Hiroshi Hamasaki, an energy expert at Fujitsu Research Institute, estimates that with stable "feed-in" tariffs, which guarantee renewable energy producers a fixed price for their power, renewable energy generation could surge by 200 times over the next three years.

"There will be a boom close to a bubble, with many companies rushing to enter the market over the next three to five years," Hamasaki said.

Although experts are enthusiastic, green energy here still faces numerous obstacles and headwinds. Besides the nuclear industry's vested interests, those barriers include stifling regulations, a power grid ill-suited to accommodating volatile solar and wind energy, and the huge upfront costs of building solar or geothermal plants. Both are technologies in which Japan is a world leader, although it has lost out to China in solar cost competitiveness.

To help move things along, the government is easing restrictions on land use for solar and wind power. It also is relaxing regulations on small hydropower projects and regulations on drilling for geothermal energy in national parks.

More crucially, last month it approved feed-in tariffs that are expected to spur investment by guaranteeing higher returns for renewable than for conventional energy.

From July, utilities will be required to buy electricity from renewable energy providers at a rate of ¥42 per kwh for solar energy, ¥23 per kwh for wind power and ¥30-35 per kwh for small-scale hydropower. These preferential rates will apply for 10 to 20 years depending on the energy source.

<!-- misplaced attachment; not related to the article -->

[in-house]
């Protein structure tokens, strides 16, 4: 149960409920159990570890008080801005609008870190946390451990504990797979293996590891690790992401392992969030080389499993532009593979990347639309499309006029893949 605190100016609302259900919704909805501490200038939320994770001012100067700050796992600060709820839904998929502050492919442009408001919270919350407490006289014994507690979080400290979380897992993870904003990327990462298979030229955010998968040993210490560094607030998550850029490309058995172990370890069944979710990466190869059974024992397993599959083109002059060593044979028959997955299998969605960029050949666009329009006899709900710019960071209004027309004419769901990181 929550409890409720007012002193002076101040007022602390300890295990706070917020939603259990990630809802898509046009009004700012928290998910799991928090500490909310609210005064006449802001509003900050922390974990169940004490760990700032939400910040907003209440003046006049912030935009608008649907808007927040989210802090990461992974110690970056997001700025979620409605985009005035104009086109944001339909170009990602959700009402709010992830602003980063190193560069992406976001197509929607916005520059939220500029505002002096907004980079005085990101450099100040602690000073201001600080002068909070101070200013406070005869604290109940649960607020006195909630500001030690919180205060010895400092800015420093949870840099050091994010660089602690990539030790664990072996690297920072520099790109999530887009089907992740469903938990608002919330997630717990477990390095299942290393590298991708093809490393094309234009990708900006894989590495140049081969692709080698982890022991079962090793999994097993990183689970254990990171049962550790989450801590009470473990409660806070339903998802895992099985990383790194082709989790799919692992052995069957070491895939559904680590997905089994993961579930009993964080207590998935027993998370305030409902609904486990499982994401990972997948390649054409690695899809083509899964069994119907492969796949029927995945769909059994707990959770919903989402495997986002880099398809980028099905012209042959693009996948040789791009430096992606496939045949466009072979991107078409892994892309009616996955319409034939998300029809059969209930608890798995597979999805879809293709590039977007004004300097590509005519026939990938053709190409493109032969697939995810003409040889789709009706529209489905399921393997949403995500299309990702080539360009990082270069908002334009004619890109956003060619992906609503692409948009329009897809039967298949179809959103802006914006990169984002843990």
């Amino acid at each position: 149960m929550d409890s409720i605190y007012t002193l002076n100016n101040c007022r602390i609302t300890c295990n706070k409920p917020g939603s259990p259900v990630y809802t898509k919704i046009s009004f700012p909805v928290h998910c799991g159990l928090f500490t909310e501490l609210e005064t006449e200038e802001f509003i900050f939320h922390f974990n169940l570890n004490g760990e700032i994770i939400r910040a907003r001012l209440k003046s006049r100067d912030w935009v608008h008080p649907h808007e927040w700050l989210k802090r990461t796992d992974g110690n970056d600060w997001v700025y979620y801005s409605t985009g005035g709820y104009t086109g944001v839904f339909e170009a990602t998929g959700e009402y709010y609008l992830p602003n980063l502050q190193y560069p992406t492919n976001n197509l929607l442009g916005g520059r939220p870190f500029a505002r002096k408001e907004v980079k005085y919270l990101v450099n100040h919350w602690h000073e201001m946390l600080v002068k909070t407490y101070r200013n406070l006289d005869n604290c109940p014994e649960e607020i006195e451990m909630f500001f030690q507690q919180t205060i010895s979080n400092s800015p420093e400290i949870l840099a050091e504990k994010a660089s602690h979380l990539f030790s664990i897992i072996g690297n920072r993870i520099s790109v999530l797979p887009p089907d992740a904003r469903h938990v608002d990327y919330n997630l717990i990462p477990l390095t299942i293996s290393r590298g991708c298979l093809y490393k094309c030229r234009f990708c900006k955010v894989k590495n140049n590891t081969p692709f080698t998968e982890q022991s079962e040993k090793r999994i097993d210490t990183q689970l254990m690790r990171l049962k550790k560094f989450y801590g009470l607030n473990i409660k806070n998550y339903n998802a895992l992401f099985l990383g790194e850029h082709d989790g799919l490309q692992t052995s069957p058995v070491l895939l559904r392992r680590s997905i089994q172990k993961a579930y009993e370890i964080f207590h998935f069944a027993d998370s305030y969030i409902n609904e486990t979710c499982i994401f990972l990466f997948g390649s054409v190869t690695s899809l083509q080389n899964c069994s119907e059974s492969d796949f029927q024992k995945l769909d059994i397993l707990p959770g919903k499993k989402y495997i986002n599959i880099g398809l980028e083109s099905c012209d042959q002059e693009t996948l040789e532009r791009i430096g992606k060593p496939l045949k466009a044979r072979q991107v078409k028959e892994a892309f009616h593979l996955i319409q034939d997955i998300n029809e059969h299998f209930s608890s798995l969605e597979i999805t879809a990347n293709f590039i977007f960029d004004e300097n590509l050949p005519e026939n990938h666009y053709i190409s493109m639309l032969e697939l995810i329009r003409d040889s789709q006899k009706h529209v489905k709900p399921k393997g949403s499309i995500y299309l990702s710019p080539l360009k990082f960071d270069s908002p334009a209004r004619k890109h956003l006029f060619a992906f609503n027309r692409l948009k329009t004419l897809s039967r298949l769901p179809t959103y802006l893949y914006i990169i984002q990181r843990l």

Most of those higher rates will be passed on directly to consumers.

That business incentive is essential, said Masayoshi Son, a telecom tycoon and leading proponent of renewable energy. He said the rates were a "good start," adding that if prices were any lower, "Japan would likely never see a new energy era."

Son, founder of telephone company Softbank Corp., set up SB Energy Corp. last October to promote, generate and sell renewable energy.

The company has begun building five megasolar plants across the country, with output capacity of 2.1 megawatts to 2.8 megawatts. The first is expected to begin operations as soon as July 1. That is still just a fraction of the nation's 3.5 gigawatts of installed solar capacity.

The Federation of Electric Power Companies of Japan says member companies are building 20 megasolar facilities capable of providing 103 megawatts by March 2015.

A vocal critic of the domestic business establishment for years, Son has publicly blasted Japan's regulators and utilities for working together to block new entrants and keep the power rates that consumers pay high.

But the heavy political influence once exerted by the country's "nuclear village" of power companies and regulators is waning, experts say.

"Before, many companies were reluctant to move toward renewable energy because they were afraid of displeasing the utilities, but that has changed," said Koichi Kitazawa, head of an independent commission investigating the Fukushima crisis and former president of the Science and Technology Agency.

Many of the country's biggest corporations, from steel mills and automakers to ceramics and electronics makers, also are developing renewable technologies, often incorporating solar and wind power features into their own offices and factories.

Most renewable initiatives remain piecemeal, such as a "smart community" plan for Kamaishi, Iwate Prefecture, a tsunami-hit city planning to rebuild as an eco-town powered by solar, wind and other renewable energy sources.

Unlike a European country such as Denmark, which has pledged to shift entirely to renewable energy by 2050, Japan is an island. An Asian "supergrid" proposed by Son that would link Japan to mainland Asia, and massive wind power capacity in the Gobi Desert, would take years and could prove prohibitively expensive.

Even Son concedes that renewable energy is going to serve only a small percentage of electricity demand over the next few years.

"The point is to change components of the energy mix 10, 20 or 50 years from now," he said.